6 Steps Women Can Take to Close the Retirement Savings Gap

6 Steps Women Can Take to Close the Retirement Savings Gap

pink swish

One of the things I love most about being a financial planner is helping women retire to a life they love.

Indeed, women face a variety of unique challenges when it comes to planning a secure retirement. As the primary earner and financial decision-maker in my household, I’ve experienced many of these challenges myself.

But I also know that despite these headwinds, it’s possible to take control of your financial future and build a truly rich life. All you need is the right plan—and perhaps the help of an experienced guide.

That’s why in this blog post, I’m sharing six ways women can close the retirement savings gap, so you can be financially ready to retire on your terms.

Why Is There a Retirement Savings Gap?

In 2021, Morningstar published 100 Must-Know Statistics About Women and Retirement. The takeaway of their report was that women are far more likely than men to experience a savings shortfall in retirement due to a variety of factors, including:

  • Gender Wage Gap: Women typically earn less than men throughout their careers, making it more challenging to save for retirement. According to the U.S. Department of Labor, women are paid 83.7% as much as men on average, amounting to a difference of $10,000 per year.
  • Career Breaks: Women are more likely to take time off from work to care for children or other family members, which can interrupt their earning and saving potential.
  • Investing Habits: According to Morningstar, women tend to invest less and hold a larger percentage of cash than their male counterparts, exacerbating the retirement savings gap.
  • Longevity: Women generally live longer than men, meaning their retirement savings must last longer. In addition, women are more likely to need long-term care than men and for a longer duration, adding to their potential expenses in retirement.

Meanwhile, a recent T. Rowe Price report found that women tend to contribute less annually to workplace retirement accounts and have significantly lower account balances than men. In fact, the median 401(k) balance for women was 65% less than men in 2022.

As a result, women are generally less confident than men when it comes to their ability to retire comfortably, and many aren’t sure if they can retire at all. Fortunately, there are several steps women can take to close the retirement savings gap.

Steps Women Can Take to Close the Retirement Savings Gap

#1: Negotiate a Higher Salary

One of the reasons men make more than women on average is that men are more likely to negotiate a higher salary. In fact, researchers Linda Babcock and Lara Laschever found that men initiate negotiations roughly four times as often as women.

This is problematic for women since your starting salary and subsequent pay increases can significantly impact your lifetime earnings. Indeed, failing to negotiate your salary can cost you up to $1 million over the course of your career, according to one study.

And that’s just the difference in earnings! If you consider the opportunity cost of having less money to invest during your career, it’s no wonder women are more likely to experience a savings shortfall in retirement than men.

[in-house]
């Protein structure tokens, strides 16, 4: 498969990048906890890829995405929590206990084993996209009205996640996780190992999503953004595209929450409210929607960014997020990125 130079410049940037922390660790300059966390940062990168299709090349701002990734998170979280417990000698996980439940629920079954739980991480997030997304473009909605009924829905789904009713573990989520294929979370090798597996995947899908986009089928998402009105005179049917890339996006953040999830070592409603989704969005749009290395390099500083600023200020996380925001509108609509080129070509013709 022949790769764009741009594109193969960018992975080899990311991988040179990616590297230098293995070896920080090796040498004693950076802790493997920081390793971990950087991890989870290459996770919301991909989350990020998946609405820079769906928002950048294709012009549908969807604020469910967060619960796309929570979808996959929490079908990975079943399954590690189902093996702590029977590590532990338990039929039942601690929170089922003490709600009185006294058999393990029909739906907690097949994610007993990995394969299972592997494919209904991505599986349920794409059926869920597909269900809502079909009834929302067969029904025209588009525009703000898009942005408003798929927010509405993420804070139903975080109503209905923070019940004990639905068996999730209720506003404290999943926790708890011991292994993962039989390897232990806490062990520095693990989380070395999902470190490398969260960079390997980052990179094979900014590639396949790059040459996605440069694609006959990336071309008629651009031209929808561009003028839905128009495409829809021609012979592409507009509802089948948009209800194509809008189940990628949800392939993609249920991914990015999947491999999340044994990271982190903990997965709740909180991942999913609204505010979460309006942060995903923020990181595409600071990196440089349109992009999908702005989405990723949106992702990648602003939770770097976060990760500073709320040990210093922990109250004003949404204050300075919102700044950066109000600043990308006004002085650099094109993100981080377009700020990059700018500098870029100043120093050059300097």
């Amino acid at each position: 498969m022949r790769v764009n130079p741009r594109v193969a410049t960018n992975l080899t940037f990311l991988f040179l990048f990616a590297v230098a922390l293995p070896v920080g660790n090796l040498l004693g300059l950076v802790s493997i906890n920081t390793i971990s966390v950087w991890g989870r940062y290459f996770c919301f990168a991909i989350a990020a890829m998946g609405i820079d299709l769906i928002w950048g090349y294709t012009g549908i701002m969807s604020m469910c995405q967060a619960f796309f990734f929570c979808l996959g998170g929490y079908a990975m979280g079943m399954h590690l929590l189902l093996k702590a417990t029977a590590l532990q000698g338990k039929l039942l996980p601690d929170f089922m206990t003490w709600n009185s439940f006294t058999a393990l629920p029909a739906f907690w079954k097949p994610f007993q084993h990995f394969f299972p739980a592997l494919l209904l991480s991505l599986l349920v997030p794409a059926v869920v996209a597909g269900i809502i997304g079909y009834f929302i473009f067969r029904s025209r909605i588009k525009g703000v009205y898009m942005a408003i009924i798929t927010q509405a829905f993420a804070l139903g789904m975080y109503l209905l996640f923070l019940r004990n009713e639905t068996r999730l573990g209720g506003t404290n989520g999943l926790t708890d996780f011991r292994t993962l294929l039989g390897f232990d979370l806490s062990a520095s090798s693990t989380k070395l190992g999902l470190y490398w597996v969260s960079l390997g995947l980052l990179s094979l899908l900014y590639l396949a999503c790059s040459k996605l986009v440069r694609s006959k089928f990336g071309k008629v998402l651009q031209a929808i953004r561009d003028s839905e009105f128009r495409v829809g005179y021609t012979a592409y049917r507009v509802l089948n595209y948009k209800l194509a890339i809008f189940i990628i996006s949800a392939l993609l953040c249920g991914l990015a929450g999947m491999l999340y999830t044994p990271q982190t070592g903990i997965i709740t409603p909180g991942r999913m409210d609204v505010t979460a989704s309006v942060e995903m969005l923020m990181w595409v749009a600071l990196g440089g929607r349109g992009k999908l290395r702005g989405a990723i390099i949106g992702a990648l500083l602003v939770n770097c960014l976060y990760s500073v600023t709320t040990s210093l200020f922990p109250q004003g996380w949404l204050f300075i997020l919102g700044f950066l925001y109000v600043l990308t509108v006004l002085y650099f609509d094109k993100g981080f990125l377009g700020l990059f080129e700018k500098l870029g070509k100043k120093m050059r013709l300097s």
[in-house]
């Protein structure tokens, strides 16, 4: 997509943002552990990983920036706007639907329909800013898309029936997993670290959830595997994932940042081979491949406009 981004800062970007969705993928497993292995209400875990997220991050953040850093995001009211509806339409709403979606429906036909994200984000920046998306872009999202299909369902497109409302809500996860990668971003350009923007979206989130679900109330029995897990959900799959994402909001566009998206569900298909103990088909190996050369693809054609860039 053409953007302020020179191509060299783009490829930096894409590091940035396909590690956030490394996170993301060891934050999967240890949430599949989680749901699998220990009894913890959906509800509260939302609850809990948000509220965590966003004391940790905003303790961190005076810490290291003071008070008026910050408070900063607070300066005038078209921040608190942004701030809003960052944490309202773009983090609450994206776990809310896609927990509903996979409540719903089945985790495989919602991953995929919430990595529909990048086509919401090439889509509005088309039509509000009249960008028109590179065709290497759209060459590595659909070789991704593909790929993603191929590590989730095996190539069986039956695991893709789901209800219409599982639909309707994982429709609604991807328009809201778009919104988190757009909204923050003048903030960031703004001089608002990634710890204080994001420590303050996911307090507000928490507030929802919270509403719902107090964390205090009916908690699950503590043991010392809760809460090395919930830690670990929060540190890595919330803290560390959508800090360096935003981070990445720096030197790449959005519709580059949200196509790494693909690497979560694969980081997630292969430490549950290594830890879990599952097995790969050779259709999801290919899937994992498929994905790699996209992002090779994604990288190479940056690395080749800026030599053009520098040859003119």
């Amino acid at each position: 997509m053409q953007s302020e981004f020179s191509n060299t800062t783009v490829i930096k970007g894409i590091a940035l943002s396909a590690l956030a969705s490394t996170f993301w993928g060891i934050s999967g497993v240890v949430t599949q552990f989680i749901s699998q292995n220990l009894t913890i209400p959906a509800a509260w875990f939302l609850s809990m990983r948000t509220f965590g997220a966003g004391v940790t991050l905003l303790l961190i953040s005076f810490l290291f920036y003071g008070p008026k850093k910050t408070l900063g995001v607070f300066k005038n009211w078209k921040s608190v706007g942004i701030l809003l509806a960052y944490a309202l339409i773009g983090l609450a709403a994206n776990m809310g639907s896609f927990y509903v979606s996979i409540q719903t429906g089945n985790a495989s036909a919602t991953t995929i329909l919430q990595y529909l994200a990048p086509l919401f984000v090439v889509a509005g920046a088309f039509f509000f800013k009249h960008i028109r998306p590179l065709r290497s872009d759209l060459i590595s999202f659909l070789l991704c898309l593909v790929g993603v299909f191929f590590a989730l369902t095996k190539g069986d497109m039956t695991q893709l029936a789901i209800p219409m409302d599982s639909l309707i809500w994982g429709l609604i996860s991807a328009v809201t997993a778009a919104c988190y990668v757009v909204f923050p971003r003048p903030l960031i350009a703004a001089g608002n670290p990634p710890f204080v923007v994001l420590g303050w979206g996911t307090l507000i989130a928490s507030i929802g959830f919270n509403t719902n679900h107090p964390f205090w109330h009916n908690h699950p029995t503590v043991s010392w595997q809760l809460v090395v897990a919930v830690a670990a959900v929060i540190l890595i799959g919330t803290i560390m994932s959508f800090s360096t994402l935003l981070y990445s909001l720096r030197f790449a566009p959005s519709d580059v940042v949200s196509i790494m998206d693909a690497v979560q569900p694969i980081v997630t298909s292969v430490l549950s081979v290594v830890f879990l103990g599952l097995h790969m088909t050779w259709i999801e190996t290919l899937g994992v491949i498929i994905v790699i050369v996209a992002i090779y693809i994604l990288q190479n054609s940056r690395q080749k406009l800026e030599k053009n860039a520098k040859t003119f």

As you progress through your career, be sure to research industry standards and know your worth, so you can confidently negotiate higher pay. Remember, every dollar you earn today has the potential to grow into more retirement savings in the future. So, as uncomfortable as it can be to negotiate with your employer, it’s often worth it in the end.

#2: Boost Your Financial Literacy and Confidence

Numerous studies suggest that women tend to be less financially literate than men based on their ability to answer basic personal finance questions correctly. It’s unclear whether a lack of financial confidence is a cause of these differences in financial literacy, an effect, or both.

Boosting your financial literacy can help you make more informed decisions when it comes to managing your personal finances and preparing for retirement. This, in turn, can help you feel more confident about your financial plan and your ability to achieve your retirement goals.

Here are a few ideas for improving your financial literacy, so you can close the retirement savings gap:

  • Seek out free educational resources – From online courses, webinars, blogs, podcasts, and eBooks to financial news and articles, there are countless resources you can leverage to educate yourself on key financial concepts. Websites like Investopedia, Khan Academy, and NerdWallet, for example, offer free educational content on various personal finance topics.
  • Attend financial workshops or seminars – Many organizations and financial institutions offer workshops on budgeting, investing, retirement planning, tax strategies, and more. These can be found through local community organizations, women-focused financial groups, and possibly even your employer.
  • Partner with a fiduciary financial advisor – Partnering with a financial professional can be a more interactive and personalized way of learning about finances. Fiduciary financial advisors like Align Financial can provide specific guidance on financial planning and investment strategies while helping you make informed decisions for your financial future.

#3: Save More Aggressively

When it comes to closing the retirement savings gap, an obvious solution is to save more aggressively. This can indeed be challenging for many women, especially if you have competing financial priorities. But the good news is it’s not impossible.

First, make sure you’re leveraging the savings tools you have available to you. For example, if your employer offers matching contributions, be sure to contribute enough to your retirement plan to receive the match. This is essentially free money that can significantly increase your retirement savings over time.